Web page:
After our first lecture in 252MC I was struck by something that Mez Packer (the course leader) said. She mentioned that many people seem to be stuck in front of their computer, we seem to like having some form of digital object in front of us. This was also reiterated in the video we watched, a talk by Andrew Blum: Discover the physical side of the internet. He says :
“But what was striking to me over the last several years was that less and less was I going out into the world, and more and more, I was sitting in front of my computer screen. And especially since about 2007, when I got an iPhone, I was not only sitting in front of my screen all day, but I was also getting up at the end of the day and looking at this little screen that I carried in my pocket. And what was surprising to me was how quickly my relationship to the physical world had changed.”
This discussion was also raised by my grandma over Christmas, in actual fact it was our Christmas day discussion point. She asked how this was affecting me, because she knew that I was born in the digital age. I recall a poster in my primary school about how email was better than ‘snail mail’. I have grown up around computers because my dad works in the field of IT. I actually don’t remember not having a computer or some form of digital technology in the house. I remember my dad owning a laptop, a desktop, all before I was 7. Afterwards we had a first design of a tablet (kind of) when I was 7, in fact I taught my granddad how to use it. I remember my mum getting a mobile phone in the first few years of the 21st century. I knew how to text around the age of 11, and my grandparents asked me to teach them how to text, even though I didn’t actually own a mobile phone. Even though growing up around this technology none of it was mine. I got my first phone for my 16th birthday, my first computer when I came to university and I have never had a TV in my room. I did have get a nintendo DS lite when I got into secondary school, and for my 12th birthday I got an iPod. But I wouldn’t say I was ever addicted to these items.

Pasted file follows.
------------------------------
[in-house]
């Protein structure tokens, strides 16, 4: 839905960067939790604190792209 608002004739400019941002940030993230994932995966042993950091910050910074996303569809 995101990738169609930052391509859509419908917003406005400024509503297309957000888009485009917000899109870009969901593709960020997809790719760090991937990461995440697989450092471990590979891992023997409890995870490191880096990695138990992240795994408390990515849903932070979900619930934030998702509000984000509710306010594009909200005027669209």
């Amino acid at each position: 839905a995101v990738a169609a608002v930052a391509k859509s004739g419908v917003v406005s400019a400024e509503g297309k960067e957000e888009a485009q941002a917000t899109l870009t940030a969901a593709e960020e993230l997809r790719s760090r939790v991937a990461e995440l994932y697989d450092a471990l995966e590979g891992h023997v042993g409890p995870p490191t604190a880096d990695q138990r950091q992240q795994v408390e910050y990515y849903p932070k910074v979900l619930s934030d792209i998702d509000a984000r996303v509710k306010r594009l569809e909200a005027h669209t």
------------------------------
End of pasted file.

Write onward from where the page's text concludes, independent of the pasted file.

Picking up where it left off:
According to the Pew Research Center laptop ownership increased by 31% from March 2006 to March 2012. And according to a Media Week article between 2012 and 2013 ownership of laptops went up by 1.4%, smartphone ownership went up by 28.5% and tablet ownership went up my 13.9%. And I can only see this increase. I might have had a slightly different upbringing to most with being around a lot of technology like laptops because of my dad’s job. But still I don’t think many children will grow up without at least a TV and smart phone. And this could have profound effects on the children growing up. I have a prediction that we will see an increase in ADD within children because they won’t get the attention they need from their parents as they are “too busy” on their phone or laptop. I have seen it in coffee shops or restaurants where a small child is acting up (usually annoying the other customers) but the parent isn’t doing anything about it because they are on their phone. You also hear and read stories of children trying to move their TV screen like you would move the screen on a tablet or smartphone. There is even a video of a child trying to do this to a magazine. I don’t understand when I see articles like that because to me it doesn’t make sense evolutionary. Unless this is something we are moving towards like Amber Case suggests that we are moving to something post human.